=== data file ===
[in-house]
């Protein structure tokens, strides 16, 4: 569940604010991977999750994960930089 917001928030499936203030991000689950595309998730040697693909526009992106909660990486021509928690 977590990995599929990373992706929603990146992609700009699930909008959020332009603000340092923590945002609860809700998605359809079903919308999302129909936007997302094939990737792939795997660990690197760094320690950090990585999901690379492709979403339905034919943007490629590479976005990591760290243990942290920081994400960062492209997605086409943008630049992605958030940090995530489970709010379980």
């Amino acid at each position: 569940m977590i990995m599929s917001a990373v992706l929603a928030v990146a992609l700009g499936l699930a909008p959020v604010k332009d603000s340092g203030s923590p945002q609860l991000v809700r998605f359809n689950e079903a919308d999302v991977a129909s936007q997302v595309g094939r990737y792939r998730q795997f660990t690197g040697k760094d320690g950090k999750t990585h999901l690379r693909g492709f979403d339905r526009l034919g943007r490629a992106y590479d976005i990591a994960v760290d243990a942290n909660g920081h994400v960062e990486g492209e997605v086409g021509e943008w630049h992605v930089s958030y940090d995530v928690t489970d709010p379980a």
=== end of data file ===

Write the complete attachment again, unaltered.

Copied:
[in-house]
């Protein structure tokens, strides 16, 4: 569940604010991977999750994960930089 917001928030499936203030991000689950595309998730040697693909526009992106909660990486021509928690 977590990995599929990373992706929603990146992609700009699930909008959020332009603000340092923590945002609860809700998605359809079903919308999302129909936007997302094939990737792939795997660990690197760094320690950090990585999901690379492709979403339905034919943007490629590479976005990591760290243990942290920081994400960062492209997605086409943008630049992605958030940090995530489970709010379980």
């Amino acid at each position: 569940m977590i990995m599929s917001a990373v992706l929603a928030v990146a992609l700009g499936l699930a909008p959020v604010k332009d603000s340092g203030s923590p945002q609860l991000v809700r998605f359809n689950e079903a919308d999302v991977a129909s936007q997302v595309g094939r990737y792939r998730q795997f660990t690197g040697k760094d320690g950090k999750t990585h999901l690379r693909g492709f979403d339905r526009l034919g943007r490629a992106y590479d976005i990591a994960v760290d243990a942290n909660g920081h994400v960062e990486g492209e997605v086409g021509e943008w630049h992605v930089s958030y940090d995530v928690t489970d709010p379980a």